Matt Trowbridge: Bears coaches need to be as aggressive as Orton
Kyle Orton is no Shane Matthews.
Or Dave Krieg or Brian Griese or Steve Walsh or Craig Krenzel or any one of a dozen dink-and-dunk quarterbacks the Bears have had over the years.
Orton proved that Sunday.
Remember when Matthews threw two touchdown passes in the final 28 seconds to rally Chicago to a 27-21 overtime win over Cleveland seven years ago? Well, that defined old Chicago. The Bears had 24 seconds and one timeout after recovering an onside kickoff at Cleveland’s 47 — yet got only one crack at the end zone. Matthews completed dinky passes of 4 and 9 yards before throwing a successful Hail Mary.
The Bears didn’t need a miracle this time, because Orton didn’t play for one. When the Bears reached the Atlanta 17 with 28 seconds left, Orton immediately threw into the end zone. It failed once. It failed twice. The third time gave the Bears the lead with 11 seconds left.
Yes, the Bears still managed to blow it, but Orton showed Chicago’s offense has now caught up to its defense.
The reason is Orton. It’s not just his skills. It’s how he uses them. Orton goes for it.
The 5-yard pass on third-and-7 is a thing of the past. The Bears threw about five of those a game when John Shoop was their offensive coordinator. Orton has thrown three in six games.
And one of those shouldn’t count. Twice against the Bucs, Orton completed third-down passes that weren’t long enough for a first down: a 6-yarder to Matt Forte on third-and-7 and a 4-yarder to Desmond Clark on third-and-7. His only other third-down completion of the season that didn’t gain a first down was a 7-yarder to Devin Hester on third-and-8 against Atlanta. And that one might have been a touchdown if Hester hadn’t slipped. Plus, Chicago went for it on fourth down and picked it up.
Orton’s unwillingness to dump it off and settle for a punt has drastically improved the Bears’ third-down offense. The Bears have converted 15 of 45 third-down pass plays of 5 yards or more this year, including 4 of 9 against the Eagles, 4 of 10 against the Falcons and 2 of 5 vs. the Colts. The Bears gained a first down on only 16 of the last 105 such plays with Rex Grossman.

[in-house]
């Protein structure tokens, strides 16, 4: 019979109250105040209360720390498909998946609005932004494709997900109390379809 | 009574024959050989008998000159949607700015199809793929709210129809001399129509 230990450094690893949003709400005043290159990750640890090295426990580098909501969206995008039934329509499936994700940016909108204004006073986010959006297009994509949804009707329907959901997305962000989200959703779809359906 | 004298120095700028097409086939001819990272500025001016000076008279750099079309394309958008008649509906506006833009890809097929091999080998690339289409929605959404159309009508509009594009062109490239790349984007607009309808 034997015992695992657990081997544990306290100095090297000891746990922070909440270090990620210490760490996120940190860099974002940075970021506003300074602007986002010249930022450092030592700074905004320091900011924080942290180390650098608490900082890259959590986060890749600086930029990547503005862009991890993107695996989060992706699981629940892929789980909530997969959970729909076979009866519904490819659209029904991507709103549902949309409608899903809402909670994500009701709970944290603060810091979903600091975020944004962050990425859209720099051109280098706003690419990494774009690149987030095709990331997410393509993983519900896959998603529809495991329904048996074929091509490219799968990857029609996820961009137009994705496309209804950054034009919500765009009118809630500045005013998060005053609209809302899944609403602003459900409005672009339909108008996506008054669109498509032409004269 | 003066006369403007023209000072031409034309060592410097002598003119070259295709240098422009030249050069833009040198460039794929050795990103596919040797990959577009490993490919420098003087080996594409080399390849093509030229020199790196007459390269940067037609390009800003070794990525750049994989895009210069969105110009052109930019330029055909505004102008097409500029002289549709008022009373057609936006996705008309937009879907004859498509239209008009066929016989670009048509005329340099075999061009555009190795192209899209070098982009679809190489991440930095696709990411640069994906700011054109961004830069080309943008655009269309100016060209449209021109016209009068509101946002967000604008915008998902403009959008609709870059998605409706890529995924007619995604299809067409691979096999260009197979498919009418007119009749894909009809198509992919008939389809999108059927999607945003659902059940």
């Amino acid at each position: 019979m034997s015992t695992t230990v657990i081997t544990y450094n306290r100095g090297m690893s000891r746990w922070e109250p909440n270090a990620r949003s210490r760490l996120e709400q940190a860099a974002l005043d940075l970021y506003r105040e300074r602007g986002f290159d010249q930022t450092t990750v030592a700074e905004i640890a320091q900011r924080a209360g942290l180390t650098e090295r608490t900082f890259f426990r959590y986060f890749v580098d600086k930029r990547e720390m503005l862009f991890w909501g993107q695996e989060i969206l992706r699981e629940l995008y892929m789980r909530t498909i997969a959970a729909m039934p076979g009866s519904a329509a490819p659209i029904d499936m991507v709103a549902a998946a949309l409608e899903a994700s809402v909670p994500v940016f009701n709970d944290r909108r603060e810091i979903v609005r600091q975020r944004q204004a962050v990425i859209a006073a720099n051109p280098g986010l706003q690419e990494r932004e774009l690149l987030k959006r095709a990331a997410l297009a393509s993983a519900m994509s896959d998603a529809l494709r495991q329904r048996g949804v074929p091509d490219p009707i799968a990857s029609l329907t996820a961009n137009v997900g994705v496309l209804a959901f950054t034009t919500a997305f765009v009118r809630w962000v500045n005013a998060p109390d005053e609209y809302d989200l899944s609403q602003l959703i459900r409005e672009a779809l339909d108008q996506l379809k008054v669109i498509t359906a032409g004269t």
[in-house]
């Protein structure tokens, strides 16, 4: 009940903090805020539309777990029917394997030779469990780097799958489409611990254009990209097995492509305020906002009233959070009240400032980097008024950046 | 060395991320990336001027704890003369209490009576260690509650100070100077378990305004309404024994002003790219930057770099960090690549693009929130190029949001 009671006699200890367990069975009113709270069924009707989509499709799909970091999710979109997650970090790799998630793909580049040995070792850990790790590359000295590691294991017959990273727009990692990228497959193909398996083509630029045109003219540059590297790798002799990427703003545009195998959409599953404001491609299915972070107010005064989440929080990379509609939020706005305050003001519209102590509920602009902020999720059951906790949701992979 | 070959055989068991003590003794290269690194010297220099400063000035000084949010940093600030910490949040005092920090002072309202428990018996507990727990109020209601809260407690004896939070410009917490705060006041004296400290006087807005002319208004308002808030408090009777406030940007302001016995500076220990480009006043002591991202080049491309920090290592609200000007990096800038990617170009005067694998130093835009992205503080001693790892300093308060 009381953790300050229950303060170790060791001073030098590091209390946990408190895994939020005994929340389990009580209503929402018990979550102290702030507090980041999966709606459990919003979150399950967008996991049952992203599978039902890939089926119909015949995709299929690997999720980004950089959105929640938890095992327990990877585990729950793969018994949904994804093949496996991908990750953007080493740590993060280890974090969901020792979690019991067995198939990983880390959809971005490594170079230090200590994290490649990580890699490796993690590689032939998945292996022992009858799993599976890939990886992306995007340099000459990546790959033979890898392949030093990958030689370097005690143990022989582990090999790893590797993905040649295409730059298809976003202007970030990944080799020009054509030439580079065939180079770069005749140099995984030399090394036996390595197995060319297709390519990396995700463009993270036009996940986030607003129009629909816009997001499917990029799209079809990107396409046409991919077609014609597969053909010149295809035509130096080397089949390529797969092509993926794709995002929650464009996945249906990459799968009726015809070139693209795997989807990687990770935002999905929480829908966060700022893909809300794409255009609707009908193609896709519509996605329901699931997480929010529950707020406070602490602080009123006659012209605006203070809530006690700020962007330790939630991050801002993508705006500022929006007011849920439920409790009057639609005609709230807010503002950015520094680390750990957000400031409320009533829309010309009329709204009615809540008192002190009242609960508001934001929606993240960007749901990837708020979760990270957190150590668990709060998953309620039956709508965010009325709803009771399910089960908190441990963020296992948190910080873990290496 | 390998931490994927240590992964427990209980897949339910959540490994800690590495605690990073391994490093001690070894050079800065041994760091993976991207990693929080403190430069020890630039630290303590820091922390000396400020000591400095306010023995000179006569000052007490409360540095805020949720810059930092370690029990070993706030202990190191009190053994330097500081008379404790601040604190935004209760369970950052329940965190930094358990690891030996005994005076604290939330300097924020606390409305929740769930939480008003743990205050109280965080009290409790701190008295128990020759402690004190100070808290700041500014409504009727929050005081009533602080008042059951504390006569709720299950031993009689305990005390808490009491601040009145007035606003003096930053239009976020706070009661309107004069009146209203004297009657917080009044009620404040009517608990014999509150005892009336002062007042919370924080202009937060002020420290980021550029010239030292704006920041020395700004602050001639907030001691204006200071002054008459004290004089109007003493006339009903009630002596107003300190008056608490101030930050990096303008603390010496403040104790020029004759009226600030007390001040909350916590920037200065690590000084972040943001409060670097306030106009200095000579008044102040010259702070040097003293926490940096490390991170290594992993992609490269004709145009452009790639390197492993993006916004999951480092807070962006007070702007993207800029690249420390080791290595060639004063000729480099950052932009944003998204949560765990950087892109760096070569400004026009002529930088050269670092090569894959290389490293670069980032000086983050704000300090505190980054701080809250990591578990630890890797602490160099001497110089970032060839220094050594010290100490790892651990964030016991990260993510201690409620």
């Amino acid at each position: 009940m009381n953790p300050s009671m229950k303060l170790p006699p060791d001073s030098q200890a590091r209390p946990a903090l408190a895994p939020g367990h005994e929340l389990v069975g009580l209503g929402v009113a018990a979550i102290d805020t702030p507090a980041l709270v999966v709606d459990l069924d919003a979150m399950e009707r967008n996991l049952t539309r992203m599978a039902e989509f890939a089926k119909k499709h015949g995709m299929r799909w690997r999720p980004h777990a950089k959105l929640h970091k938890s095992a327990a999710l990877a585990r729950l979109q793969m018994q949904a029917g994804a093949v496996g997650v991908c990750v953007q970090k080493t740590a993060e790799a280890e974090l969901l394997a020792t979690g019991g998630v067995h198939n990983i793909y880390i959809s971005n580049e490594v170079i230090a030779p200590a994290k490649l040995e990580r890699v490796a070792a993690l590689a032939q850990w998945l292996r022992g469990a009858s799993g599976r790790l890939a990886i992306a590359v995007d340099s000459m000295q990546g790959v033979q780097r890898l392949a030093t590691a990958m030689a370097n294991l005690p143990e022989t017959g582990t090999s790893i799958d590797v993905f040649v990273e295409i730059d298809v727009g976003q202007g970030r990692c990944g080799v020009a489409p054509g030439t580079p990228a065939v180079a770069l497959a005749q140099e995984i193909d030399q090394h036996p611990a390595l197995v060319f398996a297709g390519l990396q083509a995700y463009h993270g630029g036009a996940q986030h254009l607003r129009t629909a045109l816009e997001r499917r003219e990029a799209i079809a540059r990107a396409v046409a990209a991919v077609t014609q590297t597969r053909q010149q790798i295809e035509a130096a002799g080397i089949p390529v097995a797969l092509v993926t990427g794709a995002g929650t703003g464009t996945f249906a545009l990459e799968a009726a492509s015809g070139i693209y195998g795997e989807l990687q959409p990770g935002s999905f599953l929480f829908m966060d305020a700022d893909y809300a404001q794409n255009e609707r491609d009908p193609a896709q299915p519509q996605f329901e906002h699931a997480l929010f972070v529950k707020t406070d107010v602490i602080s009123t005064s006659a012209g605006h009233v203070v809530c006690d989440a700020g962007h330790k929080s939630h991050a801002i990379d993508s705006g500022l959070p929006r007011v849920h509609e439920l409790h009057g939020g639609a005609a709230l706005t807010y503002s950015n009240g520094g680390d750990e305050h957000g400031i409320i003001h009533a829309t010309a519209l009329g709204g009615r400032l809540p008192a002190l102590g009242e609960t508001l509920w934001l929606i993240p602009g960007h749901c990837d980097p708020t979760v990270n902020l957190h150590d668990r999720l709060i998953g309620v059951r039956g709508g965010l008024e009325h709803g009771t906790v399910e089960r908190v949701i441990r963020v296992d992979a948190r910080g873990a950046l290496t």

The Bears now rank sixth in the NFL on third-down percentage (45.7). That’s a huge climb. Even in their Super Bowl year, the Bears ranked 22nd on third down. They ranked 29th last year. And 32nd (dead last) and 31st in 2004 and ’05.
Now if only the rest of the Bears would show as much courage as Orton. The Bears keep getting burned whenever they try to play it safe. Against the Falcons, for instance:
A squib kick after Orton’s 17-yard TD pass to Rashied Davis gave Atlanta enough time to run one play and kick a field goal. The Bears should have known this was dangerous. Davis’ 17-yard pass — which actually covered 25 yards because he was 8 yards deep in the end zone — took six seconds. So Atlanta throwing a 26-yard pass in five seconds was certainly possible.
Before their final two drives — which led to half their points — the Bears ran eight times for 21 yards on first down and completed 6 of 8 passes for 67 yards on first down. If you are gaining three times as much yardage passing, why not pass more? Orton has passed for 527 yards on 66 first-down plays the last five weeks (8.0 average) while the Bears have run for at least 4 yards — their minimum goal — on only 14 of 69 running tries (20 percent).
The conservative thing to do is run up the middle near the goal line. Jason McKie and Matt Forte failed on third-and-goal and fourth-and-goal from the 1. Just as Philadelphia had failed with the same strategy three times in a row in a Bears’ win.
The risky time to run is on third-and-3 or more. Forte gained 20 and 10 yards on two such runs Sunday. He had 18 carries for 46 yards (2.6 average) the rest of the game. He’s down to 3.6 on the season. That’s lower than Cedric Benson’s career average (3.8).
Forte is better than Benson. Much better. But he needs a chance. He won’t get it unless Chicago coaches show as much nerve as their surprising quarterback.
Matt Trowbridge can be reached at (815) 987-1383 firstname.lastname@example.org.